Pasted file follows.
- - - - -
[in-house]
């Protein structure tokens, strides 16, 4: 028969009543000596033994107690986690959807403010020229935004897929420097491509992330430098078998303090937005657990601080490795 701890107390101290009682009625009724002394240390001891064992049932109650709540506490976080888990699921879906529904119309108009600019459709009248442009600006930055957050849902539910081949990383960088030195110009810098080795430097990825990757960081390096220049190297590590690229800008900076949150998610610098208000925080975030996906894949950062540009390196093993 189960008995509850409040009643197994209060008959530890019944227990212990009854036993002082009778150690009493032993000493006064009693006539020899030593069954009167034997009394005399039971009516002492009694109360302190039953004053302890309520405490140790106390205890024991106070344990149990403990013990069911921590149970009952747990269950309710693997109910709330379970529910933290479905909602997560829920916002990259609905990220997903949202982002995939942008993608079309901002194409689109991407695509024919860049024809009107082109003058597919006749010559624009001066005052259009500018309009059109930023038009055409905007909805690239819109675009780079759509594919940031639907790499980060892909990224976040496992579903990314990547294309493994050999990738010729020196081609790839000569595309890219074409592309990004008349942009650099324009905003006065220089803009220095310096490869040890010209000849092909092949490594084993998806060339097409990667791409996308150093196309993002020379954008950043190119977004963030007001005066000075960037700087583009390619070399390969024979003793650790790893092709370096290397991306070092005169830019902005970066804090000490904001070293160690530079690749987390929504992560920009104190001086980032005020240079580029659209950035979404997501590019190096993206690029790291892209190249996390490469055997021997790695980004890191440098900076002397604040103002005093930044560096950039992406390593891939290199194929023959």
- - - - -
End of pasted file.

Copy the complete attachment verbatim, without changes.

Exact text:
[in-house]
């Protein structure tokens, strides 16, 4: 028969009543000596033994107690986690959807403010020229935004897929420097491509992330430098078998303090937005657990601080490795 701890107390101290009682009625009724002394240390001891064992049932109650709540506490976080888990699921879906529904119309108009600019459709009248442009600006930055957050849902539910081949990383960088030195110009810098080795430097990825990757960081390096220049190297590590690229800008900076949150998610610098208000925080975030996906894949950062540009390196093993 189960008995509850409040009643197994209060008959530890019944227990212990009854036993002082009778150690009493032993000493006064009693006539020899030593069954009167034997009394005399039971009516002492009694109360302190039953004053302890309520405490140790106390205890024991106070344990149990403990013990069911921590149970009952747990269950309710693997109910709330379970529910933290479905909602997560829920916002990259609905990220997903949202982002995939942008993608079309901002194409689109991407695509024919860049024809009107082109003058597919006749010559624009001066005052259009500018309009059109930023038009055409905007909805690239819109675009780079759509594919940031639907790499980060892909990224976040496992579903990314990547294309493994050999990738010729020196081609790839000569595309890219074409592309990004008349942009650099324009905003006065220089803009220095310096490869040890010209000849092909092949490594084993998806060339097409990667791409996308150093196309993002020379954008950043190119977004963030007001005066000075960037700087583009390619070399390969024979003793650790790893092709370096290397991306070092005169830019902005970066804090000490904001070293160690530079690749987390929504992560920009104190001086980032005020240079580029659209950035979404997501590019190096993206690029790291892209190249996390490469055997021997790695980004890191440098900076002397604040103002005093930044560096950039992406390593891939290199194929023959």